James Mease' Account of the Theatre

In Mease' Picture of Philadelphia, 1811. pp. 330-31

The Exterior

    "The theatre in Chestnut, near Sixth street, was founded in the year 1791; and enlarged and improved, as it now stands, in 1805. It presents a handsome front on Chestnut Street, of ninety feet, including two wings, of fifteen feet each. The center building is ornamented with two spirited and well executed figures, of tragedy and comedy (by Rush), on each side of a great Venetian window, over which, in two circular tablets, are emblematical insignia. The top of this center building is crowned by a pediment. The wings, opened by large windows, recede a little from front, above, but project below, twelve feet, to the line of the street, faced with marble; these pavilions are decorated with emblematic figures, in tablets, and connected together by a colonnade of ten fancy Corinthian columns."

The Interior of the Auditorium

    "The extreme depth of the theatre is one hundred and thirty-four feet; the interior is judiciously and handsomely arranged. In the wings are the green room, dressing rooms, scene rooms, &c. Through the projecting wings or pavilions, you pass to the stairs of the galleries; under the colonnade, the left hand door leads to the pit, but to the boxes you ascend in front, by a flight of marble steps, enter the lobby and pass to the corridors, which communicate with all the boxes. Those in front of the stage are disposed in form of an amphitheatre; the seats of the whole, with those of the pit and gallery, are arranged so as to give the spectator the greatest advantages."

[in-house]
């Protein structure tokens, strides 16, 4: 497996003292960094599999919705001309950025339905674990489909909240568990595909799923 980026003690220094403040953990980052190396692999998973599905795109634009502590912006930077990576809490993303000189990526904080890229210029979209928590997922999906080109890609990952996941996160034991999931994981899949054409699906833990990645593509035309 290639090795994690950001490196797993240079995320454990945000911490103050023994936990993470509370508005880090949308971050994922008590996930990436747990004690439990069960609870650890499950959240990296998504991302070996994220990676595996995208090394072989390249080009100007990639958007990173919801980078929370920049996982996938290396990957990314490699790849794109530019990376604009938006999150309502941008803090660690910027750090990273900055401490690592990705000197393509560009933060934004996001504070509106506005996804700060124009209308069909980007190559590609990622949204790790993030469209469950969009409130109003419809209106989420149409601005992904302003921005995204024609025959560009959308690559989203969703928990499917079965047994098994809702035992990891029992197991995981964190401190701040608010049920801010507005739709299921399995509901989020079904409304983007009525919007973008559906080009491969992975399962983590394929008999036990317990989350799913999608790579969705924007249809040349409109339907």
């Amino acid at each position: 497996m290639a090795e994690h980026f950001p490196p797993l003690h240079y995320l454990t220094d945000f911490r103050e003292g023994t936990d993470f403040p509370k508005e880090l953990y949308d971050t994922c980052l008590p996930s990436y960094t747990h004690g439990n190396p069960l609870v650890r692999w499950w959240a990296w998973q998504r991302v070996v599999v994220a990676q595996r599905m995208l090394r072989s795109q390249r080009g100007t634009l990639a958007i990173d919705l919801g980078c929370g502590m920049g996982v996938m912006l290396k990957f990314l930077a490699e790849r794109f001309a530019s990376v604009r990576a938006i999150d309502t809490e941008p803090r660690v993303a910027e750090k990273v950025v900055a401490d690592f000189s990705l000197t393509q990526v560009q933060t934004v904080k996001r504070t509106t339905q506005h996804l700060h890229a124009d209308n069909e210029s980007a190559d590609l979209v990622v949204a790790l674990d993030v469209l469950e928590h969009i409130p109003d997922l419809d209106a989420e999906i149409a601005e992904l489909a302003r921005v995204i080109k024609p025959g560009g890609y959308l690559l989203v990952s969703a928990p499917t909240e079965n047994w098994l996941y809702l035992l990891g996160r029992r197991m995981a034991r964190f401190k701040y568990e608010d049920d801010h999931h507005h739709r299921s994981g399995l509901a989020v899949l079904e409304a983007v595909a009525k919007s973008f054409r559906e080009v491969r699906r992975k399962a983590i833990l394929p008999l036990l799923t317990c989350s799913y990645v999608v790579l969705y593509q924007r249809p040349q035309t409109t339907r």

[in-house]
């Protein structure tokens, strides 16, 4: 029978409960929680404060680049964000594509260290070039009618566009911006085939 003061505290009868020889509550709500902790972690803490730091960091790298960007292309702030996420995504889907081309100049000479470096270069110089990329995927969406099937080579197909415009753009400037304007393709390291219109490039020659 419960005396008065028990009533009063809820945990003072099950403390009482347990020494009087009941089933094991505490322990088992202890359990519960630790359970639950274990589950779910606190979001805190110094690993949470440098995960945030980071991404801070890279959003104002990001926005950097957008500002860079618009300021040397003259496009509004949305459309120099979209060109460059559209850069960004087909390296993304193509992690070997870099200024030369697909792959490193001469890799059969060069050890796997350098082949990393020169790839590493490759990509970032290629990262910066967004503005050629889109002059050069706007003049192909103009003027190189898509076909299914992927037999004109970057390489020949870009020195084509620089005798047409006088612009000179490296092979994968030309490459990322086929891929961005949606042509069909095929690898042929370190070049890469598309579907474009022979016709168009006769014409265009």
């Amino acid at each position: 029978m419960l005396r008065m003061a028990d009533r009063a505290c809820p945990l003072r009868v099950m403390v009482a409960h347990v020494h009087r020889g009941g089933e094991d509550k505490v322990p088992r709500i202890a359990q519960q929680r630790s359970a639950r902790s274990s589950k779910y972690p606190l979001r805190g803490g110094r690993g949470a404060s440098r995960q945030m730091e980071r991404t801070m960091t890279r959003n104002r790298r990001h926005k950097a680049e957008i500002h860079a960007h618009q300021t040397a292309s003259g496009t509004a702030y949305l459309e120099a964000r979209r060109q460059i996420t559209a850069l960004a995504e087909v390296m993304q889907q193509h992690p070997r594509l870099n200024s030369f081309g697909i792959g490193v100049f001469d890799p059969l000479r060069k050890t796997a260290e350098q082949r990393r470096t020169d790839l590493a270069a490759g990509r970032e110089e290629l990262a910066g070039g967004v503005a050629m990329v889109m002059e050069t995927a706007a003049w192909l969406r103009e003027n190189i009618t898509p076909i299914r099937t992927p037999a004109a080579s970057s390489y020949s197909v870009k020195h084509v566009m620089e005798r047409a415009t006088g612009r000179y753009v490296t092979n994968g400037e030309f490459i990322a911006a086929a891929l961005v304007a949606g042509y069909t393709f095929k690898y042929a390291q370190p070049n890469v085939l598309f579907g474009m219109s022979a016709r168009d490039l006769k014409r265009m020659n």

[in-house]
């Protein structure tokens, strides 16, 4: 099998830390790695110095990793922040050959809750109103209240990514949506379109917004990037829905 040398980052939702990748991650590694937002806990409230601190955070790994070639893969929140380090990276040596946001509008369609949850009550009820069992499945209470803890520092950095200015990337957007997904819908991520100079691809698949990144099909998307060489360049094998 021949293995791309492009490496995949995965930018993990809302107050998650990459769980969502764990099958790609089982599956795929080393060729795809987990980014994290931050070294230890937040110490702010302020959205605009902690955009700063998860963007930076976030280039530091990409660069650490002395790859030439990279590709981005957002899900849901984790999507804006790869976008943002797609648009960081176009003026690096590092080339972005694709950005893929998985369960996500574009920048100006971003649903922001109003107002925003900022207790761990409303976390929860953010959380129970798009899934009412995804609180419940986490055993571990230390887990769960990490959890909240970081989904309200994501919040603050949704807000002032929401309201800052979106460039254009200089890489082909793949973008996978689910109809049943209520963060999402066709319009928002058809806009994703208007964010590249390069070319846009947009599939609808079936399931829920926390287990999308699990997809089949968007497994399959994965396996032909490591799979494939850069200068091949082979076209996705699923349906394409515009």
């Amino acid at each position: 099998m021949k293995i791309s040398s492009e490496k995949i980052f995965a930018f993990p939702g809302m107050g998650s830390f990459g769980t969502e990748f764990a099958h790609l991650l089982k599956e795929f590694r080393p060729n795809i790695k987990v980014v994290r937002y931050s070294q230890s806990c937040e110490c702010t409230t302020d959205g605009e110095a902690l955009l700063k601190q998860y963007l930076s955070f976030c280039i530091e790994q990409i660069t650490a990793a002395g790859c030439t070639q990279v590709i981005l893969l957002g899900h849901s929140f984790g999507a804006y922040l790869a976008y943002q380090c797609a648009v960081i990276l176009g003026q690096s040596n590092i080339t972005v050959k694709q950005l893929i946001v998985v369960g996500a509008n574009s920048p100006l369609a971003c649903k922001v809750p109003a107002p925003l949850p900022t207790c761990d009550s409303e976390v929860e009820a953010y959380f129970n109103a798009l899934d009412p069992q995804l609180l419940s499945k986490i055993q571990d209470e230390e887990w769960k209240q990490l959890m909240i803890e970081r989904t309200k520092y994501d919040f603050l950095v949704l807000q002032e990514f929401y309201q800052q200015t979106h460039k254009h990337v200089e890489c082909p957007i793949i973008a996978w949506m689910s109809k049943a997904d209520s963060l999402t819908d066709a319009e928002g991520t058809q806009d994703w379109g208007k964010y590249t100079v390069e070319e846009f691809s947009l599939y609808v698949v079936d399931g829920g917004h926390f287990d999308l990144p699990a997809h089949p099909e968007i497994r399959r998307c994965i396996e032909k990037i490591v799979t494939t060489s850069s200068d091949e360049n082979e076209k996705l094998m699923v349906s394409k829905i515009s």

The Stage

    "The stage occupies a front between the boxes of thirty-six feet, and runs back upwards of seventy-one feet. Over the stage, occupying part of the entablature and plafond of the front scene, is an emblematic representation of America, encouraging the drama, under which are the words, "For useful mirth, and salutary woe."

Decoration of the House

    "The fronts of the lodges or boxes, together with the ceiling, are handsomely gilt and decorated, hung with corresponding drapery between the columns."

The Scenery

    "The scenery of the stage is well arranged, and calculated both in execution and design to produce the best effect.

For convenience, comfort and elegance of arrangement, few theatres of the size, any where, can vie with this."

Seating Capacity

    "This theatre is computed to hold about two thousand persons, of which number nine hundred may be accommodated in the boxes."